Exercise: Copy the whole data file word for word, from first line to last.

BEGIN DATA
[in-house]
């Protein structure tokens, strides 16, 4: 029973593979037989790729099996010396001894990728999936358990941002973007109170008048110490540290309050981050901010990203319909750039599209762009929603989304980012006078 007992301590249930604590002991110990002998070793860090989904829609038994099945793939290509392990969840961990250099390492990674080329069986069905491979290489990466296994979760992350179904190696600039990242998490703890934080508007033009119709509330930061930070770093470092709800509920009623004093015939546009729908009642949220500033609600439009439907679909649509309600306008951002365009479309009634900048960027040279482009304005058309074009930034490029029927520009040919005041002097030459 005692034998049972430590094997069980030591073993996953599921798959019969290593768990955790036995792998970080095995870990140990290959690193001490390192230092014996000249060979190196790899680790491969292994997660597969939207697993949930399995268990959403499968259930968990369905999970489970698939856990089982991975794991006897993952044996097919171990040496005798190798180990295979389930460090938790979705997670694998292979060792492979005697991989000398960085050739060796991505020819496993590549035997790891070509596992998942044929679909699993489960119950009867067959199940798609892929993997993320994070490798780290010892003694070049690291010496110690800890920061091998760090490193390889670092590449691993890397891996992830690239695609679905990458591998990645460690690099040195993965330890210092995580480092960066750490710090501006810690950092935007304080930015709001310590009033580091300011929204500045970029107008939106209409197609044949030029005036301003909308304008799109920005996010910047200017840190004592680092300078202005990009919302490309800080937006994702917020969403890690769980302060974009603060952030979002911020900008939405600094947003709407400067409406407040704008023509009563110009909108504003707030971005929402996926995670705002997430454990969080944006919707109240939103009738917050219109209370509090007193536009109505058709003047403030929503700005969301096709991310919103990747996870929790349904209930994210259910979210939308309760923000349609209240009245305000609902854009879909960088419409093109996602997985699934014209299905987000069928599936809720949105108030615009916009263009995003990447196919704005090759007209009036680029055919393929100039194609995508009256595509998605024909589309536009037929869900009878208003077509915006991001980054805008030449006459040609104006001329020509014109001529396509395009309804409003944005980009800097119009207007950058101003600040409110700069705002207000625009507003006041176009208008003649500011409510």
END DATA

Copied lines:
[in-house]
């Protein structure tokens, strides 16, 4: 029973593979037989790729099996010396001894990728999936358990941002973007109170008048110490540290309050981050901010990203319909750039599209762009929603989304980012006078 007992301590249930604590002991110990002998070793860090989904829609038994099945793939290509392990969840961990250099390492990674080329069986069905491979290489990466296994979760992350179904190696600039990242998490703890934080508007033009119709509330930061930070770093470092709800509920009623004093015939546009729908009642949220500033609600439009439907679909649509309600306008951002365009479309009634900048960027040279482009304005058309074009930034490029029927520009040919005041002097030459 005692034998049972430590094997069980030591073993996953599921798959019969290593768990955790036995792998970080095995870990140990290959690193001490390192230092014996000249060979190196790899680790491969292994997660597969939207697993949930399995268990959403499968259930968990369905999970489970698939856990089982991975794991006897993952044996097919171990040496005798190798180990295979389930460090938790979705997670694998292979060792492979005697991989000398960085050739060796991505020819496993590549035997790891070509596992998942044929679909699993489960119950009867067959199940798609892929993997993320994070490798780290010892003694070049690291010496110690800890920061091998760090490193390889670092590449691993890397891996992830690239695609679905990458591998990645460690690099040195993965330890210092995580480092960066750490710090501006810690950092935007304080930015709001310590009033580091300011929204500045970029107008939106209409197609044949030029005036301003909308304008799109920005996010910047200017840190004592680092300078202005990009919302490309800080937006994702917020969403890690769980302060974009603060952030979002911020900008939405600094947003709407400067409406407040704008023509009563110009909108504003707030971005929402996926995670705002997430454990969080944006919707109240939103009738917050219109209370509090007193536009109505058709003047403030929503700005969301096709991310919103990747996870929790349904209930994210259910979210939308309760923000349609209240009245305000609902854009879909960088419409093109996602997985699934014209299905987000069928599936809720949105108030615009916009263009995003990447196919704005090759007209009036680029055919393929100039194609995508009256595509998605024909589309536009037929869900009878208003077509915006991001980054805008030449006459040609104006001329020509014109001529396509395009309804409003944005980009800097119009207007950058101003600040409110700069705002207000625009507003006041176009208008003649500011409510």